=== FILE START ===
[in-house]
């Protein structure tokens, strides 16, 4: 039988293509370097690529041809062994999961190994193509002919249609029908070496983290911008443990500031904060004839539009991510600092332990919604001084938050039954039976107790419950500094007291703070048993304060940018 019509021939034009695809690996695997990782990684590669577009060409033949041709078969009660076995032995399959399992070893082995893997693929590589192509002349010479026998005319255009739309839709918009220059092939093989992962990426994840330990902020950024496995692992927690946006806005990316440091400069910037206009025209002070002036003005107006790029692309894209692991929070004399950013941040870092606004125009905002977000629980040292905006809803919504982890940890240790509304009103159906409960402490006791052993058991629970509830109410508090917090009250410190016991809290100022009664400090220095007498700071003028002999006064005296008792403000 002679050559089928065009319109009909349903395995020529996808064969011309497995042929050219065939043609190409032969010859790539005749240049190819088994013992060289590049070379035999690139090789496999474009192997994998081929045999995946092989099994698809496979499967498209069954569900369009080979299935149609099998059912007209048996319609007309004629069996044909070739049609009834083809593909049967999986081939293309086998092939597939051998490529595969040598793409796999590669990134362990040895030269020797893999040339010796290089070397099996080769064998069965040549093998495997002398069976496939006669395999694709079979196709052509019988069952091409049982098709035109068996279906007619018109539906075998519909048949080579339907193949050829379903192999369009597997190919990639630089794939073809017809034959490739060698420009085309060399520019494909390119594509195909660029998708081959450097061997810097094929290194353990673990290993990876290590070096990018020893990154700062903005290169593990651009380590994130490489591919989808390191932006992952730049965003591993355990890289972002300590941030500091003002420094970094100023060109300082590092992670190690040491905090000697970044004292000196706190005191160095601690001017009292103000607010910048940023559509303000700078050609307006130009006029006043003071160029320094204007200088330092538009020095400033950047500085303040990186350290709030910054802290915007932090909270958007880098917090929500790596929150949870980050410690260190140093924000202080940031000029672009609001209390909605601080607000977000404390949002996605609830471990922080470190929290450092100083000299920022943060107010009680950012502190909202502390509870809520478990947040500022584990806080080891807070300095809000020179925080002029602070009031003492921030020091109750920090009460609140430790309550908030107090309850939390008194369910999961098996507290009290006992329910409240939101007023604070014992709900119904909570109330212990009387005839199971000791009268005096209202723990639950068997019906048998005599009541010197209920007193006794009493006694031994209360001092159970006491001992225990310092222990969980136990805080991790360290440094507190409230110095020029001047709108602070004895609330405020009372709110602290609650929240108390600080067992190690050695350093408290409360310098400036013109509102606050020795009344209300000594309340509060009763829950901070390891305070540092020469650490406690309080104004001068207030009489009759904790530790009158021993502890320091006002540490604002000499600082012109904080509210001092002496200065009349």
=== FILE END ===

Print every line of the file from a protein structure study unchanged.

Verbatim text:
[in-house]
């Protein structure tokens, strides 16, 4: 039988293509370097690529041809062994999961190994193509002919249609029908070496983290911008443990500031904060004839539009991510600092332990919604001084938050039954039976107790419950500094007291703070048993304060940018 019509021939034009695809690996695997990782990684590669577009060409033949041709078969009660076995032995399959399992070893082995893997693929590589192509002349010479026998005319255009739309839709918009220059092939093989992962990426994840330990902020950024496995692992927690946006806005990316440091400069910037206009025209002070002036003005107006790029692309894209692991929070004399950013941040870092606004125009905002977000629980040292905006809803919504982890940890240790509304009103159906409960402490006791052993058991629970509830109410508090917090009250410190016991809290100022009664400090220095007498700071003028002999006064005296008792403000 002679050559089928065009319109009909349903395995020529996808064969011309497995042929050219065939043609190409032969010859790539005749240049190819088994013992060289590049070379035999690139090789496999474009192997994998081929045999995946092989099994698809496979499967498209069954569900369009080979299935149609099998059912007209048996319609007309004629069996044909070739049609009834083809593909049967999986081939293309086998092939597939051998490529595969040598793409796999590669990134362990040895030269020797893999040339010796290089070397099996080769064998069965040549093998495997002398069976496939006669395999694709079979196709052509019988069952091409049982098709035109068996279906007619018109539906075998519909048949080579339907193949050829379903192999369009597997190919990639630089794939073809017809034959490739060698420009085309060399520019494909390119594509195909660029998708081959450097061997810097094929290194353990673990290993990876290590070096990018020893990154700062903005290169593990651009380590994130490489591919989808390191932006992952730049965003591993355990890289972002300590941030500091003002420094970094100023060109300082590092992670190690040491905090000697970044004292000196706190005191160095601690001017009292103000607010910048940023559509303000700078050609307006130009006029006043003071160029320094204007200088330092538009020095400033950047500085303040990186350290709030910054802290915007932090909270958007880098917090929500790596929150949870980050410690260190140093924000202080940031000029672009609001209390909605601080607000977000404390949002996605609830471990922080470190929290450092100083000299920022943060107010009680950012502190909202502390509870809520478990947040500022584990806080080891807070300095809000020179925080002029602070009031003492921030020091109750920090009460609140430790309550908030107090309850939390008194369910999961098996507290009290006992329910409240939101007023604070014992709900119904909570109330212990009387005839199971000791009268005096209202723990639950068997019906048998005599009541010197209920007193006794009493006694031994209360001092159970006491001992225990310092222990969980136990805080991790360290440094507190409230110095020029001047709108602070004895609330405020009372709110602290609650929240108390600080067992190690050695350093408290409360310098400036013109509102606050020795009344209300000594309340509060009763829950901070390891305070540092020469650490406690309080104004001068207030009489009759904790530790009158021993502890320091006002540490604002000499600082012109904080509210001092002496200065009349």